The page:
The casting of course was a mixture of luck, fate and genius - Caine perfect as Charlie Croker the likely lad, Benny Hill as the groping computer boffin, the suave yet deadly Raf Vallone as the Turin Mafia boss and Tony Beckley as the dandily dressed Camp Freddy. But the biggest coup of all was Noel Coward as Mr. Bridger - the master-criminal doing time in her Majesty's prison service. He has tea and scones, worries about the British economy and has his cell plastered with pictures of the Queen. Coward is just priceless as he lords about the decking of the prison block, "Rule Britannia" played behind him by a string quartet - it's enough to make you howl with laughter...

You see you forget how funny The Italian Job is - the catty gay tailor saying Charlie's pre-prison clothes could now be part of a museum exhibit, Coward standing beside two prison guards as they hand him his two newspapers and a toilet roll. Prison Governor John Le Mesurier's look of astonishment as Coward complains that 'his' toilet was invaded by Michael Caine (pitching the heist to him) - a man's toilet is his castle... The snooty garage manager played beautifully by John Clive counting the money Michael Caine has just given him for looking after his Aston Martin DB - it's been in his garage for two years while Caine was away in `India'. "I was shooting tigers old boy..." Garage owner counting the fifties, " ...there must have been an awful lot of tigers sir..."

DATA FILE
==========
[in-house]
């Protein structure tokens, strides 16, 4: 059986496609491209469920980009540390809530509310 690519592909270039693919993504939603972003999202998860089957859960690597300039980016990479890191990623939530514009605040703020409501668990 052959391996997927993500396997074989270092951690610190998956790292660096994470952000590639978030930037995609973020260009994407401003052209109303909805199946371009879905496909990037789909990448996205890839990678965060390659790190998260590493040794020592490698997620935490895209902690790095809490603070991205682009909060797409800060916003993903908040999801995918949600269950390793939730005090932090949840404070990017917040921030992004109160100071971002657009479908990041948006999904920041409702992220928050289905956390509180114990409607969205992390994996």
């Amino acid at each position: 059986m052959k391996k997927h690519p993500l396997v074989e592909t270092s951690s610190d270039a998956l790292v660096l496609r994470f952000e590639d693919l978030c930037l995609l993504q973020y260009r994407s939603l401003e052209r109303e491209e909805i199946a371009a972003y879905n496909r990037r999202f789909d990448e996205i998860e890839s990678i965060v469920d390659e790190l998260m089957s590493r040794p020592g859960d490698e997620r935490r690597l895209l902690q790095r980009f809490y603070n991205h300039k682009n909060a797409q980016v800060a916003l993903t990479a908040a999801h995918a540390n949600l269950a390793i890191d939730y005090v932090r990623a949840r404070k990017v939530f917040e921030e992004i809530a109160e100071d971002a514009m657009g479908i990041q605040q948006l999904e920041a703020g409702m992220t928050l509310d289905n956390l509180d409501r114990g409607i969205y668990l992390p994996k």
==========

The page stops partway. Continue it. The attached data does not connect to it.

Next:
The Turin locations are wonderfully colourful, the mountain scenes as crisp as those in the James Bond reissues and Caine's freckles clearer than ever - all of it - what a peach!

I've reviewed a lot of oldies on the new BLU RAY format of late - some successful, some woeful - but this is up there with the very best. In fact, I suspect that it'll tickle Michael Caine pink that his films "Zulu" and "The Italian Job" will go a long way towards establishing BLU RAY as 'the' format to restore old movies to and preserve them properly. Onwards to David Lean boys...

As you can tell - and if you'll forgive the pun - I was blown away.